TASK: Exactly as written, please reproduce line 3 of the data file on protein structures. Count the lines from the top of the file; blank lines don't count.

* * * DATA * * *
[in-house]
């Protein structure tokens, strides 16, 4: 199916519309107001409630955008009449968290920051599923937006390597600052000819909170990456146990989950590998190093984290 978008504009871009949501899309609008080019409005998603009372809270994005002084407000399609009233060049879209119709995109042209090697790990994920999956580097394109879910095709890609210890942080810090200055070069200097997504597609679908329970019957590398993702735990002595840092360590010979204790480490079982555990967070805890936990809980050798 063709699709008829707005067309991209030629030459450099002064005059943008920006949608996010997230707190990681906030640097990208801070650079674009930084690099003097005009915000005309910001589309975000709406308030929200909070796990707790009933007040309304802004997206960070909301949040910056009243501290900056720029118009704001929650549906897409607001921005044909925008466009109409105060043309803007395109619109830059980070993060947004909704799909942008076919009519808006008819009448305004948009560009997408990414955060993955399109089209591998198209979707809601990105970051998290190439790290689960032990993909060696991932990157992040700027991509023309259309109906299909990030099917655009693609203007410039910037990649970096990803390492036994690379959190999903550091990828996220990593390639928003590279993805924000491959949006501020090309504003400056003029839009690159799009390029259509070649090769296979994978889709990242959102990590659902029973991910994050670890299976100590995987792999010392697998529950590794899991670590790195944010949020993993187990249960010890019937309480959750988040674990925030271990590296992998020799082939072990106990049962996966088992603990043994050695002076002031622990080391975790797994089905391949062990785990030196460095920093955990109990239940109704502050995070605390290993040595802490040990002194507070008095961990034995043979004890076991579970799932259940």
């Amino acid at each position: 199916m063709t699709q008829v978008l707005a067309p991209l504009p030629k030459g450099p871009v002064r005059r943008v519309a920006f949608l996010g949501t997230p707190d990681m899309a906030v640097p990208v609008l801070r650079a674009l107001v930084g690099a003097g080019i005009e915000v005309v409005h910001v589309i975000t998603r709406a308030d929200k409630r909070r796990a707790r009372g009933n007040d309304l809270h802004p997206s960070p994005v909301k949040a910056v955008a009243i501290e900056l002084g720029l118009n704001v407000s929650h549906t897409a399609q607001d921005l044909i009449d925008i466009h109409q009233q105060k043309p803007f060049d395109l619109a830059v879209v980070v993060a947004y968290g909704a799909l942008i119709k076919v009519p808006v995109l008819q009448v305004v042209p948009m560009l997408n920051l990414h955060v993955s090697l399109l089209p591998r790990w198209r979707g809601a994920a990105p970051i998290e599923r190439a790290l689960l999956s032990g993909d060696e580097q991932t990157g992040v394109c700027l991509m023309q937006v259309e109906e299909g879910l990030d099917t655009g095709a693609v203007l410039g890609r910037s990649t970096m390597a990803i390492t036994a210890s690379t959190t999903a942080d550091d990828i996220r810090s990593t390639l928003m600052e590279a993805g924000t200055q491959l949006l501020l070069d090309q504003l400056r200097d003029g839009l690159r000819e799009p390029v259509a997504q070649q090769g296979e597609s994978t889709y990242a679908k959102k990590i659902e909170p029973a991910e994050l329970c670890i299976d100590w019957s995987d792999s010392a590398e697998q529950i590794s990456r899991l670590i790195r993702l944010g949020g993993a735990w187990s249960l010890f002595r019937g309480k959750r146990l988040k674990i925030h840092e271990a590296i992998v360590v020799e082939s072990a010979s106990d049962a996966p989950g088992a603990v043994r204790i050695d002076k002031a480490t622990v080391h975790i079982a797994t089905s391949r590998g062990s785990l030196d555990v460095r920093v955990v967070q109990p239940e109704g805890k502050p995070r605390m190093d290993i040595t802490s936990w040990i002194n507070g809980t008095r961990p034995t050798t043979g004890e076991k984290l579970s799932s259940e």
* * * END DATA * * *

């Amino acid at each position: 199916m063709t699709q008829v978008l707005a067309p991209l504009p030629k030459g450099p871009v002064r005059r943008v519309a920006f949608l996010g949501t997230p707190d990681m899309a906030v640097p990208v609008l801070r650079a674009l107001v930084g690099a003097g080019i005009e915000v005309v409005h910001v589309i975000t998603r709406a308030d929200k409630r909070r796990a707790r009372g009933n007040d309304l809270h802004p997206s960070p994005v909301k949040a910056v955008a009243i501290e900056l002084g720029l118009n704001v407000s929650h549906t897409a399609q607001d921005l044909i009449d925008i466009h109409q009233q105060k043309p803007f060049d395109l619109a830059v879209v980070v993060a947004y968290g909704a799909l942008i119709k076919v009519p808006v995109l008819q009448v305004v042209p948009m560009l997408n920051l990414h955060v993955s090697l399109l089209p591998r790990w198209r979707g809601a994920a990105p970051i998290e599923r190439a790290l689960l999956s032990g993909d060696e580097q991932t990157g992040v394109c700027l991509m023309q937006v259309e109906e299909g879910l990030d099917t655009g095709a693609v203007l410039g890609r910037s990649t970096m390597a990803i390492t036994a210890s690379t959190t999903a942080d550091d990828i996220r810090s990593t390639l928003m600052e590279a993805g924000t200055q491959l949006l501020l070069d090309q504003l400056r200097d003029g839009l690159r000819e799009p390029v259509a997504q070649q090769g296979e597609s994978t889709y990242a679908k959102k990590i659902e909170p029973a991910e994050l329970c670890i299976d100590w019957s995987d792999s010392a590398e697998q529950i590794s990456r899991l670590i790195r993702l944010g949020g993993a735990w187990s249960l010890f002595r019937g309480k959750r146990l988040k674990i925030h840092e271990a590296i992998v360590v020799e082939s072990a010979s106990d049962a996966p989950g088992a603990v043994r204790i050695d002076k002031a480490t622990v080391h975790i079982a797994t089905s391949r590998g062990s785990l030196d555990v460095r920093v955990v967070q109990p239940e109704g805890k502050p995070r605390m190093d290993i040595t802490s936990w040990i002194n507070g809980t008095r961990p034995t050798t043979g004890e076991k984290l579970s799932s259940e």